In the headlines.

On our minds.

Why do some people succeed and some people fail?

That's certainly a question many of us have pondered. What does it take to be at the top of our game? Do successful people have common traits? Some say yes. Some say no.

Dr. Angela Lee Duckworth, associate professor of psychology at the University of Pennsylvania and a 2013 MacArthur Fellow, says highly successful people do share something: GRIT.

Recently, I had the opportunity to hear Angela speak on this topic. What I found most intriguing about her findings was that while talent is important in success, perseverance and passion are more important.

Angela's definition of grit: Perseverance + Passion = GRIT

The basis of Angela's theory applies to many fields, including sports, education and business. As a small business owner, I thought about my own business and what has contributed to its success. I have been fortunate to work with some of the finest and most talented team members I could ask for. We've had our goals and worked diligently to achieve them. But when I look even further, our success is attributed to passion and perseverance.

Failure has not been an option.

What I found even more compelling was Angela's theory that grit isn't something you're born with. You're born with talent, not with passion and perseverance. Grit is something that can be cultivated.

So, how do you cultivate it?

Develop interest.
Let's face it: We all know someone who starts a business with the almighty dollar leading decision making. They have an idea and dive in because they think they will make their million. While that may be true, the real success comes to those who truly have an interest in what they are doing. Do you truly love what you do? Do you enjoy going to work every day?

Know the science of deliberate practice.
I played the piano when I was young, and my piano teacher drilled into me, "Practice makes perfect, only when you practice perfectly." I think the same thing applies here. As a business owner, I need to focus on leadership, business development, employee development and financial health. Not all of these come naturally to me as a skill set, but the more I open myself up to learning, elevating and practicing the skill sets for each, the more successful we become.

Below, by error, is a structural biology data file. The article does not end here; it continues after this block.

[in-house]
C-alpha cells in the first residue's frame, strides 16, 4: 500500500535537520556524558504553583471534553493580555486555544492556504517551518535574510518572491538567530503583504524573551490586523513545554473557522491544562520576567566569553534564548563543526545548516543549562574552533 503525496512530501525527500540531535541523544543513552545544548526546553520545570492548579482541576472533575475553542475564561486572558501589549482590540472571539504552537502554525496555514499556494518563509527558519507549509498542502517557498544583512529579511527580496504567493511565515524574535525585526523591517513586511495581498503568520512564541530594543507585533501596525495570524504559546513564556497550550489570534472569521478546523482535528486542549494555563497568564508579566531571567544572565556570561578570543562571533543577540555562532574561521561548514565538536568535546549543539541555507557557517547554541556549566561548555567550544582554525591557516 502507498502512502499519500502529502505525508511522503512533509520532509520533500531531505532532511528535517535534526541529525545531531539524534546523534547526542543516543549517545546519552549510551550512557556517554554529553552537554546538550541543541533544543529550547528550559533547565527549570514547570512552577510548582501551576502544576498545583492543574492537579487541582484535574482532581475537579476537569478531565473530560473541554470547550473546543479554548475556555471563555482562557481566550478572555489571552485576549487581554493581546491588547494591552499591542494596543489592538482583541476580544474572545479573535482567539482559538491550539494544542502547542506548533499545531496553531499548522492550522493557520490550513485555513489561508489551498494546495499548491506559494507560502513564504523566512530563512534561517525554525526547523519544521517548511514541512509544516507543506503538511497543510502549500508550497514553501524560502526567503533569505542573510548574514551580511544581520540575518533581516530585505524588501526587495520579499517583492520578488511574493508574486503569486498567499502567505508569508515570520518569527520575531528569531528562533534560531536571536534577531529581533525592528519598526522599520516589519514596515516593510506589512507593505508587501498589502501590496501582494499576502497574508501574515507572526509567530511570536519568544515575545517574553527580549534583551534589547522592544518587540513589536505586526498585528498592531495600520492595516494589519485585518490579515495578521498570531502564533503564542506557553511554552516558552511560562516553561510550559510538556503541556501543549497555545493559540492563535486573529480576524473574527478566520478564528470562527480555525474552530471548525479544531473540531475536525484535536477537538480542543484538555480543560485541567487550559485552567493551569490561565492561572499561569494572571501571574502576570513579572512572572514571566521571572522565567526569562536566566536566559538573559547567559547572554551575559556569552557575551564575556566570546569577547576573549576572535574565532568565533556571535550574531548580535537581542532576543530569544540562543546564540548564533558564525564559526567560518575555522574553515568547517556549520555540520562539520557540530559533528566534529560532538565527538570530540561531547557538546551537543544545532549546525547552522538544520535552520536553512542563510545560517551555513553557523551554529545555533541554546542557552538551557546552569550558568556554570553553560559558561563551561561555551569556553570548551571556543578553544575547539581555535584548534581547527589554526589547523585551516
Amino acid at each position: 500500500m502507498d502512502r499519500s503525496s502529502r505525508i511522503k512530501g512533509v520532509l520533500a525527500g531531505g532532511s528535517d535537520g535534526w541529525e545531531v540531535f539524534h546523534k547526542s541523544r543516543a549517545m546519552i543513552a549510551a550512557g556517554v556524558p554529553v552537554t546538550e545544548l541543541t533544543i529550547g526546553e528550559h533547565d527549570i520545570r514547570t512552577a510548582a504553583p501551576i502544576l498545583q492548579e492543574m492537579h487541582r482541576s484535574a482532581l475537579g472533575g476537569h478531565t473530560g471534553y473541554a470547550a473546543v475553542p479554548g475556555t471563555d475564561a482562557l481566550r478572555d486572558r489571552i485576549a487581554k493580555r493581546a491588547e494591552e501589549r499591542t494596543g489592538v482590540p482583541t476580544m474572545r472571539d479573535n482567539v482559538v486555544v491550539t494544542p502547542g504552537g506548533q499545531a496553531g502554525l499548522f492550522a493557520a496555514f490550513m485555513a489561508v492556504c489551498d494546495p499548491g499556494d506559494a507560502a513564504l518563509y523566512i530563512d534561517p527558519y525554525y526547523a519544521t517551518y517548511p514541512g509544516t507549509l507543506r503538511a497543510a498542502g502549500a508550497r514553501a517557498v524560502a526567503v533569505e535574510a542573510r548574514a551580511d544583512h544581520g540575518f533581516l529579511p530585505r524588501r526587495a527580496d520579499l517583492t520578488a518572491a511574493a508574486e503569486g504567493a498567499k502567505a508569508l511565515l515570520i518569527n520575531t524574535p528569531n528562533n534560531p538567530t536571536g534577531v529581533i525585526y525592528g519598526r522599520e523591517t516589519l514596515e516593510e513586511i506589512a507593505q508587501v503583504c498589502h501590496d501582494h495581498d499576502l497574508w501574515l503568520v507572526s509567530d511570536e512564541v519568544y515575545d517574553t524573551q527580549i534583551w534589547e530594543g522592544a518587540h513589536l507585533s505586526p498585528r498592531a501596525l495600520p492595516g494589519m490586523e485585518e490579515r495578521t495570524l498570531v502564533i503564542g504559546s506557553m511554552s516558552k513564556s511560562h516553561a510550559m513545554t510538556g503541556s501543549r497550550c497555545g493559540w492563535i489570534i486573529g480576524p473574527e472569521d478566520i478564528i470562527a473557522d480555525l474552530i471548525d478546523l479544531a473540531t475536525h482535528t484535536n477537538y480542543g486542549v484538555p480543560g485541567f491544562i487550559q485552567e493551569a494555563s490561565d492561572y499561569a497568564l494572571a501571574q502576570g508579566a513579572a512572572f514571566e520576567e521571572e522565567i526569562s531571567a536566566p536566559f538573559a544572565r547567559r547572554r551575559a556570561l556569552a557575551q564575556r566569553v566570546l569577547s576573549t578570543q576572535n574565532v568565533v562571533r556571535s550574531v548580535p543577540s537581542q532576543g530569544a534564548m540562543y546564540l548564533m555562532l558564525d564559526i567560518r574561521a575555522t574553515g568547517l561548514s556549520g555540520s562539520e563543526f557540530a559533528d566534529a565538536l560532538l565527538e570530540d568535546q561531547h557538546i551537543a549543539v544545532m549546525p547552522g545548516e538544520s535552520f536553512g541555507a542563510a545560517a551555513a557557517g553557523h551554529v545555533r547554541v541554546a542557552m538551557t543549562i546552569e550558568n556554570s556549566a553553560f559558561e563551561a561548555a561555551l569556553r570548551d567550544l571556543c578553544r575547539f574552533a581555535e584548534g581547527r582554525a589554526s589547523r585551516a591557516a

Cultivate purpose.
Those with greater purpose have greater grit. What's your purpose? Do you feel it every day? If you don't, go back to the drawing board. Every day I come into work, I remind myself of the purpose of what I'm doing. It makes every day more intentional—and certainly more fulfilling. I'm not saying every day is sunshine and roses, but there's a reason for the decisions being made.

Change your mind about changing your mind.
We all have our own frame of reference for what does and doesn't work. But what if you simply start asking, "What if?" What if you start asking yourself, "What else can I learn?" World-class experts stay on a learning curve. As business owners, should we do the same?

Cultivating grit isn't always easy. To grow your grit, you need to fail, get feedback, and practice, practice, practice. If you are passionate about your business and are deliberate about what is required for success, grit will grow naturally.

Written by Kasie Smith, president and publisher, Serendipity Media.